Senate Democrats Demand Barr Resign Or Face Impeachment Over Roger Stone Case

President Trump congratulated Attorney General William Barr for "taking charge" of the case against Trump's longtime friend.

Senate Democrats have called on Attorney General William Barr to resign or face impeachment after President Donald Trump appeared to confirm that Barr had intervened in the case against the president’s longtime friend Roger Stone.

“Donald Trump is shredding the rule of law in this country,” Sen. Elizabeth Warren (D-Mass.) tweeted Wednesday. “Congress must act immediately to rein in our lawless Attorney General. Barr should resign or face impeachment.”

Sen. Richard Blumenthal of Connecticut, another Democrat, told NBC News earlier in the day that he believes Barr has “no choice” but to resign.

“He’s acting simply as a henchman of the president,” Blumenthal said.

All four federal prosecutors who ran Stone’s trial abruptly withdrew from the case on Tuesday after Justice Department leadership intervened to reduce their sentencing recommendation.

The prosecutors told the court on Monday that Stone should face seven to nine years behind bars for witness tampering and lying to Congress. Trump, who has leaned on Stone as an adviser since the 1980s, tweeted that the sentencing recommendation was too long and called it a “miscarriage of justice.”

After Trump’s tweet, which was sent around 2 a.m. on Tuesday, the Justice Department signaled that it planned to revise the sentencing recommendation. The career prosecutors dropped out one by one soon after.

“He’s acting simply as a henchman of the president,” Sen. Richard Blumenthal (D-Conn.) said of Attorney General William Barr.
“He’s acting simply as a henchman of the president,” Sen. Richard Blumenthal (D-Conn.) said of Attorney General William Barr.

Trump appeared to confirm that Barr had intervened in the case in a series of tweets on Wednesday, praising the attorney general for “taking charge.” Trump had appointed Barr to head the Justice Department in 2018 after firing Jeff Sessions.

Meanwhile, White House Deputy Press Secretary Hogan Gidley denied that Trump had interfered in Stone’s sentencing during an appearance Wednesday on Fox News. “Look, [Trump] is the chief law enforcement officer,” Gidley said. “He has the right to do it. He just didn’t. He didn’t make any comment, didn’t have a conversation with the attorney general and that’s just ludicrous.”

Asked whether he would pardon Stone, Trump told reporters in the Oval Office on Wednesday that he doesn’t “want to say yet.”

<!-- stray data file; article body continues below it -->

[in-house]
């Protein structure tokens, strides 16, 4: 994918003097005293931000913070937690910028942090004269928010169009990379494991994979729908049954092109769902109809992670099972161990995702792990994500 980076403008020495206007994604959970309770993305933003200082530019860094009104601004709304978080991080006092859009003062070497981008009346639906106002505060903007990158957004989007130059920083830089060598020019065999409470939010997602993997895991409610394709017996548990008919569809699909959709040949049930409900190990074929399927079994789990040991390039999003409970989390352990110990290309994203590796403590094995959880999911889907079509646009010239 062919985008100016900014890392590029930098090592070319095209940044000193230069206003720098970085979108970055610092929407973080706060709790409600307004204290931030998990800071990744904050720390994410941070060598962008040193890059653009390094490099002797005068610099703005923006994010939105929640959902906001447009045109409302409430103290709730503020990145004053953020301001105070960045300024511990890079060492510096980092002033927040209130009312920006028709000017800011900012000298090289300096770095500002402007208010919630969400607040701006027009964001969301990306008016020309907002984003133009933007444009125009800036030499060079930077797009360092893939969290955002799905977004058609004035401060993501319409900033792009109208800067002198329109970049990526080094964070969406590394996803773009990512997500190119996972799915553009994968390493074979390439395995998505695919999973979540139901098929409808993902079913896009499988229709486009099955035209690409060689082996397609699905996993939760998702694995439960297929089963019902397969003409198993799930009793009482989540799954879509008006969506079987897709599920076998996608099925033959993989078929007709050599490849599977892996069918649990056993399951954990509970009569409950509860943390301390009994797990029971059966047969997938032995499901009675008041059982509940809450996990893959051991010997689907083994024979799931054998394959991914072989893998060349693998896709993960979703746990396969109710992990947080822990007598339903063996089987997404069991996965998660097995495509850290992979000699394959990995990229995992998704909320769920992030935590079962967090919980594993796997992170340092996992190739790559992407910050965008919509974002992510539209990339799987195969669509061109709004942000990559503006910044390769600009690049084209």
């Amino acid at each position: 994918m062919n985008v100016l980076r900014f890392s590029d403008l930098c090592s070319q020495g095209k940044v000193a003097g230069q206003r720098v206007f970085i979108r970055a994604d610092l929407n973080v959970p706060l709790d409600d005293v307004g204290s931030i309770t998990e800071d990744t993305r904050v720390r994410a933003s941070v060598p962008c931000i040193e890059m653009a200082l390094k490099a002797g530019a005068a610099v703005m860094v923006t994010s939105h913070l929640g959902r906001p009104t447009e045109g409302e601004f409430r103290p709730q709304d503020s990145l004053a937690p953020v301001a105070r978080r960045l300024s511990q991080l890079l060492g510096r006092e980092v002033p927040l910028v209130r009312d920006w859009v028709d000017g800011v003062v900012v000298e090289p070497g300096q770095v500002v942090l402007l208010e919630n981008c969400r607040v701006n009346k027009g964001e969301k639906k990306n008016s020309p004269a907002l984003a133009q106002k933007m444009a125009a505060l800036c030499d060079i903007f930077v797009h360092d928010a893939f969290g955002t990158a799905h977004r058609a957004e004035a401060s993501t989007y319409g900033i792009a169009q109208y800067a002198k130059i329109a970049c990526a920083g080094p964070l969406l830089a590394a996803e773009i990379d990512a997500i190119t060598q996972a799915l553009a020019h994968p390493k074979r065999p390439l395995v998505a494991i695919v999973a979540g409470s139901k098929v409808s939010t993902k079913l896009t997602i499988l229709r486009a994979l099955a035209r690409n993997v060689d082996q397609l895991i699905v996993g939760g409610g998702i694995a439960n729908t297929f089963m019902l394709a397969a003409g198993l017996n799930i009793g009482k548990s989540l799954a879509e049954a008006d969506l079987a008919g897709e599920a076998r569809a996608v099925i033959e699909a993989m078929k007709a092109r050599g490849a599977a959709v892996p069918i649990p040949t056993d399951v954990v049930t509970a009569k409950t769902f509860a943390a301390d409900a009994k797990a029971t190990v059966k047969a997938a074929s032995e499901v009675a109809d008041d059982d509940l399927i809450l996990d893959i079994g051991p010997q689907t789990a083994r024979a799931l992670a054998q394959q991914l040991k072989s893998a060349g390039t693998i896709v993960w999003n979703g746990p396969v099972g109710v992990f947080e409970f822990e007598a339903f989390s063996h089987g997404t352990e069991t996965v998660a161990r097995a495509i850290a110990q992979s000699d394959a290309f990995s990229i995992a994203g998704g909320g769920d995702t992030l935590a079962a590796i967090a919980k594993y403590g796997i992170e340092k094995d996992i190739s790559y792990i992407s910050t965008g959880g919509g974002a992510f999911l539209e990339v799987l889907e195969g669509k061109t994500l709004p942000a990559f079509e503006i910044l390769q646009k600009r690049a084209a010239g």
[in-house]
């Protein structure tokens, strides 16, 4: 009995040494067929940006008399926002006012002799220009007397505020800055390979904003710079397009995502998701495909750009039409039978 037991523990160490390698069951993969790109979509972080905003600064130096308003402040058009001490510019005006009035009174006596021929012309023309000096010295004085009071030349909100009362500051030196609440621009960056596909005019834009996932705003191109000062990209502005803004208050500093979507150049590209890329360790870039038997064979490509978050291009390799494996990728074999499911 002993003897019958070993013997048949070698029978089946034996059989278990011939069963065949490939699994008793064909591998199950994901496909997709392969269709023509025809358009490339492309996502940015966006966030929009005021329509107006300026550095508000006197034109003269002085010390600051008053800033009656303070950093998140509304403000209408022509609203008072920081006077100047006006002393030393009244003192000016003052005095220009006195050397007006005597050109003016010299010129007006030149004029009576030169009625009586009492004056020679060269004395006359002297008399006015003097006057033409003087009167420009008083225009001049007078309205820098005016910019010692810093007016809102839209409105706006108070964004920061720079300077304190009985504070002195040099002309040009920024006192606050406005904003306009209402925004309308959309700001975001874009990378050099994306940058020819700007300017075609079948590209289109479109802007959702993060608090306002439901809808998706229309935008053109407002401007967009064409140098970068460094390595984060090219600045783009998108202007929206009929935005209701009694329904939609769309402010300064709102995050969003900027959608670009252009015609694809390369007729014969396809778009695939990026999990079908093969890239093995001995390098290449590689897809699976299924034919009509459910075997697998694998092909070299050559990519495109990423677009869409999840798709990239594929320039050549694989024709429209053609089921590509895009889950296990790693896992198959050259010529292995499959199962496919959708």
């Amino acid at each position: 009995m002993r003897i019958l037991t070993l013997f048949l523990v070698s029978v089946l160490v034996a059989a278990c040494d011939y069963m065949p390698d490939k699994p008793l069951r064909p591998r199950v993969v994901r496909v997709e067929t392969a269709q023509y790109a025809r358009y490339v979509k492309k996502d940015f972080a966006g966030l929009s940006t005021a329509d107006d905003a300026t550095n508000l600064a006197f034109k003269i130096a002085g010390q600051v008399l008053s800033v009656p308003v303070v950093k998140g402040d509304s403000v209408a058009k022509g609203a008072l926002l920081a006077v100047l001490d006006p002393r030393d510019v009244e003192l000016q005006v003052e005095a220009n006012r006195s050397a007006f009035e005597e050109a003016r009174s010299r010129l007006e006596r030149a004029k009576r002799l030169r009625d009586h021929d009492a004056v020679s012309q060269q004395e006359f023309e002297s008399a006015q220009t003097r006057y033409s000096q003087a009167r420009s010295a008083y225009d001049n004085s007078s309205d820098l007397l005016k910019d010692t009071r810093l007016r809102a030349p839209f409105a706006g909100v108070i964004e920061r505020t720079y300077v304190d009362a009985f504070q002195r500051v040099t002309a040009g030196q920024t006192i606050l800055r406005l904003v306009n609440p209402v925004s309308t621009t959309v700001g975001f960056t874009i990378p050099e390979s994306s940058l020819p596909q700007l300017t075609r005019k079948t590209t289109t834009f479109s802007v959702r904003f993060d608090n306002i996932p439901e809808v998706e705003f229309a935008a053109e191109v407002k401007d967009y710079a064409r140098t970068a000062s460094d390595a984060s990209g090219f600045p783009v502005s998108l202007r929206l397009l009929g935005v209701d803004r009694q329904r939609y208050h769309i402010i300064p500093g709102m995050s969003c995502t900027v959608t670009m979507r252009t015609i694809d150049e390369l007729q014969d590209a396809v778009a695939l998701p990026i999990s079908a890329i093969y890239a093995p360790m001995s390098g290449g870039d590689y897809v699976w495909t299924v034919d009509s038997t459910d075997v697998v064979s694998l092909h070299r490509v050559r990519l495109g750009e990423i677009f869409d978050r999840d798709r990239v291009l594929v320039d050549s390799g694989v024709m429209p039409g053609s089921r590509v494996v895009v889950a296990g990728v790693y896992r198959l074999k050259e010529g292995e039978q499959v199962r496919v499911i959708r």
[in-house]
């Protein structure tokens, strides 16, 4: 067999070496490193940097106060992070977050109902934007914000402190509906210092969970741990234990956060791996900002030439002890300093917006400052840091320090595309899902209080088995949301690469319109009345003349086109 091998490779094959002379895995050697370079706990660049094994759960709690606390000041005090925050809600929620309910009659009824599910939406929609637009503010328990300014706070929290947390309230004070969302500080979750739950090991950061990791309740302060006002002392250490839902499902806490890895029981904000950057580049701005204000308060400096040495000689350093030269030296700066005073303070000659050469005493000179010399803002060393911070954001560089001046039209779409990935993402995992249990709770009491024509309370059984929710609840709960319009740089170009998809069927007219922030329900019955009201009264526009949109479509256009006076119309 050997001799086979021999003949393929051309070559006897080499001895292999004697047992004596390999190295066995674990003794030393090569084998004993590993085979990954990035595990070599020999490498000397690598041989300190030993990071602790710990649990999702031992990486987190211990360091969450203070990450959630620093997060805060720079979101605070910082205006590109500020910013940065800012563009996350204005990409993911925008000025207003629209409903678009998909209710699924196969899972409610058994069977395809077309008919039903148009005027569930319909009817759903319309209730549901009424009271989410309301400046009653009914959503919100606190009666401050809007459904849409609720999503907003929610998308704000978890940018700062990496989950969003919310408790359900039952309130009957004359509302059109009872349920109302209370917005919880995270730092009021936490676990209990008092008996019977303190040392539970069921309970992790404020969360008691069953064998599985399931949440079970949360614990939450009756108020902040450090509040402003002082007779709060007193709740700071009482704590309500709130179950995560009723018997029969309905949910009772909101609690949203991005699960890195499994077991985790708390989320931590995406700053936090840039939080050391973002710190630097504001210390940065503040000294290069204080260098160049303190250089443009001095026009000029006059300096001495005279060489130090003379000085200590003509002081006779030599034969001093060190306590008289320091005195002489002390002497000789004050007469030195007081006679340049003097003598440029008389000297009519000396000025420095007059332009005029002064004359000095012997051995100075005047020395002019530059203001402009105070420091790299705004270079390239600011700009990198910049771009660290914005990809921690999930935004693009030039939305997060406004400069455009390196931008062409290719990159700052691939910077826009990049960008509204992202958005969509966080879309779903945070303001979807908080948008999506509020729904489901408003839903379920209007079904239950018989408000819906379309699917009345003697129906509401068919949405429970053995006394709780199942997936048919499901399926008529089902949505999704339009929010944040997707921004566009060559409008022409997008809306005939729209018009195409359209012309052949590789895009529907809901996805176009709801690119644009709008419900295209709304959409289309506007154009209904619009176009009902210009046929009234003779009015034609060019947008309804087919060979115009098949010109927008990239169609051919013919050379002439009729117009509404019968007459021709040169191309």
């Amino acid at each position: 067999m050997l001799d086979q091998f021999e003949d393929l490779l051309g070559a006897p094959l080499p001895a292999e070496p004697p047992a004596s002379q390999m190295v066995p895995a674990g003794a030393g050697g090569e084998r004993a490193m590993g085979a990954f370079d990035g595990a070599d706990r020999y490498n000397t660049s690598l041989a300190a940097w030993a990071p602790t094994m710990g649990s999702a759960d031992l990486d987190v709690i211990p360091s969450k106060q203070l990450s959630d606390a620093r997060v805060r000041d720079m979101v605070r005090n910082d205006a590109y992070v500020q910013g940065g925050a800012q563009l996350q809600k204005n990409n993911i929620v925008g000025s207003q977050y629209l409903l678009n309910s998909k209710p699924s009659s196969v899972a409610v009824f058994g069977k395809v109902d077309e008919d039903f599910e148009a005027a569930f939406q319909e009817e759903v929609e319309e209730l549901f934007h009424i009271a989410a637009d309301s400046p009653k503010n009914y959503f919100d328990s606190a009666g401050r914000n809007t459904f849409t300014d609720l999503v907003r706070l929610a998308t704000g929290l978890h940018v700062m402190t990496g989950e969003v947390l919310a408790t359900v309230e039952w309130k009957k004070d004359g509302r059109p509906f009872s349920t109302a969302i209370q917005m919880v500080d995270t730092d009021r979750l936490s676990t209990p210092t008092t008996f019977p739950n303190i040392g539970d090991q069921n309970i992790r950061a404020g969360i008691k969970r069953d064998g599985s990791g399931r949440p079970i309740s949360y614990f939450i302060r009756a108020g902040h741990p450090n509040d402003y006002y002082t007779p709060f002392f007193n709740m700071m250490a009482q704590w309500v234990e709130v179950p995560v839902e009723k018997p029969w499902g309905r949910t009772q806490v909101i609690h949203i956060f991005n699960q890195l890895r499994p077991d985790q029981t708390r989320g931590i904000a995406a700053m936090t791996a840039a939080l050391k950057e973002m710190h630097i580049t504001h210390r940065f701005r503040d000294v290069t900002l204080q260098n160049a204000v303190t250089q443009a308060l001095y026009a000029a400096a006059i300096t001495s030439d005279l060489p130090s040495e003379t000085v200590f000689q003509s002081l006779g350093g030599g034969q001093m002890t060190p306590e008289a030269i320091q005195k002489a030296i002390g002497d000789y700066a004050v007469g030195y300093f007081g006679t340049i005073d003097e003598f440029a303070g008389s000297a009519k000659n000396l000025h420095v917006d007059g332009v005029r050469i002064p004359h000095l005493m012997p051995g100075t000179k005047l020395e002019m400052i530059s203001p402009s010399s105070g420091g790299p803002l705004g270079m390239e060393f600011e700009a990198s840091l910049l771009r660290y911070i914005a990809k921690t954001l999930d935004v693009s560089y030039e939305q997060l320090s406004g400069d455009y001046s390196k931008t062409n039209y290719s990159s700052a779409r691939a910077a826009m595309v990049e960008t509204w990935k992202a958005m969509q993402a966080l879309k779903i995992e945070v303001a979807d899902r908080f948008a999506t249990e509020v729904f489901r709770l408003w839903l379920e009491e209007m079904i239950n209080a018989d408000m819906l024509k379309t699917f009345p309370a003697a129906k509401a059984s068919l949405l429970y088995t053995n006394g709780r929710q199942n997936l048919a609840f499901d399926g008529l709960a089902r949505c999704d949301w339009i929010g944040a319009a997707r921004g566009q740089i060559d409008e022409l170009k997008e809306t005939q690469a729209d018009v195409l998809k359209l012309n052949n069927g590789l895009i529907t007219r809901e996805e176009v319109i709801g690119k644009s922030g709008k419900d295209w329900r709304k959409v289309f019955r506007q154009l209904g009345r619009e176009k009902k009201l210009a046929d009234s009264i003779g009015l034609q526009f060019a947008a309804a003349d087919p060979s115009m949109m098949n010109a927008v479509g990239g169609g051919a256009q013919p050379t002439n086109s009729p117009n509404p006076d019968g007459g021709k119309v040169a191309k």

“I want to thank the Justice Department,” he said. “They saw the horribleness of a nine-year sentence for doing nothing. You have murderers and drug addicts — they don’t get nine years.”

Senate Minority Leader Chuck Schumer (D-N.Y.) has called on the Justice Department’s inspector general to investigate the revised sentencing recommendation and urged the Senate Judiciary Committee to hold a hearing on the matter.

“The president is claiming that rigging the rules is perfectly legitimate,” Schumer said on the Senate floor Wednesday. “He claims an absolute right to order the Justice Department to do whatever he wants. And the president has as his attorney general an enabler.”

“That is third-world behavior ― not American behavior,” Schumer continued. “This is not ordinary stuff. Never seen it before with any president.”

Several Democratic senators, including Kamala Harris of California and Bob Casey of Pennsylvania, echoed Schumer’s outrage, and legal experts warned of the potentially devastating consequences of Trump’s brazen coordination with the Justice Department.

“The Rule of Law is gasping for breath, being suffocated by Trump and his personal henchman Bill Barr,” tweeted Laurence Tribe, a constitutional law professor at Harvard University. “Not even a pretense of legality. They’re doing it because they can. It’s raw, naked, unprincipled, immoral power.”

But Senate Judiciary Committee Chairman Lindsey Graham (R-S.C.), one of Trump’s fiercest defenders in Congress, told CNN on Wednesday that he didn’t believe his committee would investigate the issue.

Stone will “probably go to jail, but I think a seven- [to] nine-year sentence wouldn’t be appropriate here,” Graham said. He added, however, that he doesn’t believe Trump should be tweeting about the ongoing case.

“I’ve told him that,” he said.

Barr has agreed to testify before the House Judiciary Committee on March 31 as part of the panel’s normal oversight. Democratic committee members sent a letter to Barr on Wednesday outlining several issues they plan to ask him about, including Stone’s sentencing recommendation.

The chaos surrounding Stone’s sentencing follows the Senate’s vote to acquit Trump on two articles of impeachment regarding his efforts to get Ukraine to investigate political rival Joe Biden. Sen. Mitt Romney (R-Utah) was the only Republican to join Democrats in voting to remove Trump from office.

Some Senate Republicans said Trump’s efforts to seek foreign interference were “wrong” and “inappropriate” but that they believe he wouldn’t do it again after having gone through impeachment.

But Democrats warned that Trump would only feel more empowered to abuse his office.

“This is what we feared,” Sen. Chris Murphy (D-Conn.) told The Wall Street Journal on Wednesday. “The message is now clear: If you commit a felony in support of the president’s reelection, there will be protection there for you. It’s really, really, really dangerous for the republic.”

CORRECTION: An earlier version of this article said that Attorney General William Barr would testify before the Senate Judiciary Committee. He has agreed to appear before the House Judiciary Committee.

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